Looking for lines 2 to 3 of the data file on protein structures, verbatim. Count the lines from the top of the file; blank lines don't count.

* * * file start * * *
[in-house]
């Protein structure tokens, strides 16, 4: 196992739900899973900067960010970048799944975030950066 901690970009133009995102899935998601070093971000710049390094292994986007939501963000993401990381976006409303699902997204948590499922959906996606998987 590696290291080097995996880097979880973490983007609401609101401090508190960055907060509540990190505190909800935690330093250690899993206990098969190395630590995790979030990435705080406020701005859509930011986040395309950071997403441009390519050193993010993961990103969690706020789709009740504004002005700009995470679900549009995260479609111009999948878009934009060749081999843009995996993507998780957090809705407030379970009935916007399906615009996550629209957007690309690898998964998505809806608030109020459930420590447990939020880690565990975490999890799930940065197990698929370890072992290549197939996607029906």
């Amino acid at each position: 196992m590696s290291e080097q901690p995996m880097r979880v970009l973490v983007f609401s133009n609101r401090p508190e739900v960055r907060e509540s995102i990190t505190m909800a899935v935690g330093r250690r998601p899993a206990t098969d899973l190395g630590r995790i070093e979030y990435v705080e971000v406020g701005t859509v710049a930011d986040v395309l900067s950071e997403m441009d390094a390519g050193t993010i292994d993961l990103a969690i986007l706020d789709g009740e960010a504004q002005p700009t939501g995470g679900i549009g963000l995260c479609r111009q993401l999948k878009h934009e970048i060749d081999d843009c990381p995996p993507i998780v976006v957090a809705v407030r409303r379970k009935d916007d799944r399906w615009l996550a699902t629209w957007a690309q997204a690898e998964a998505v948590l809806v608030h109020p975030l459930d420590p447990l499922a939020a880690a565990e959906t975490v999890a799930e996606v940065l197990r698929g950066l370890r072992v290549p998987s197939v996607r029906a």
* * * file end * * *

């Protein structure tokens, strides 16, 4: 196992739900899973900067960010970048799944975030950066 901690970009133009995102899935998601070093971000710049390094292994986007939501963000993401990381976006409303699902997204948590499922959906996606998987 590696290291080097995996880097979880973490983007609401609101401090508190960055907060509540990190505190909800935690330093250690899993206990098969190395630590995790979030990435705080406020701005859509930011986040395309950071997403441009390519050193993010993961990103969690706020789709009740504004002005700009995470679900549009995260479609111009999948878009934009060749081999843009995996993507998780957090809705407030379970009935916007399906615009996550629209957007690309690898998964998505809806608030109020459930420590447990939020880690565990975490999890799930940065197990698929370890072992290549197939996607029906």
């Amino acid at each position: 196992m590696s290291e080097q901690p995996m880097r979880v970009l973490v983007f609401s133009n609101r401090p508190e739900v960055r907060e509540s995102i990190t505190m909800a899935v935690g330093r250690r998601p899993a206990t098969d899973l190395g630590r995790i070093e979030y990435v705080e971000v406020g701005t859509v710049a930011d986040v395309l900067s950071e997403m441009d390094a390519g050193t993010i292994d993961l990103a969690i986007l706020d789709g009740e960010a504004q002005p700009t939501g995470g679900i549009g963000l995260c479609r111009q993401l999948k878009h934009e970048i060749d081999d843009c990381p995996p993507i998780v976006v957090a809705v407030r409303r379970k009935d916007d799944r399906w615009l996550a699902t629209w957007a690309q997204a690898e998964a998505v948590l809806v608030h109020p975030l459930d420590p447990l499922a939020a880690a565990e959906t975490v999890a799930e996606v940065l197990r698929g950066l370890r072992v290549p998987s197939v996607r029906a």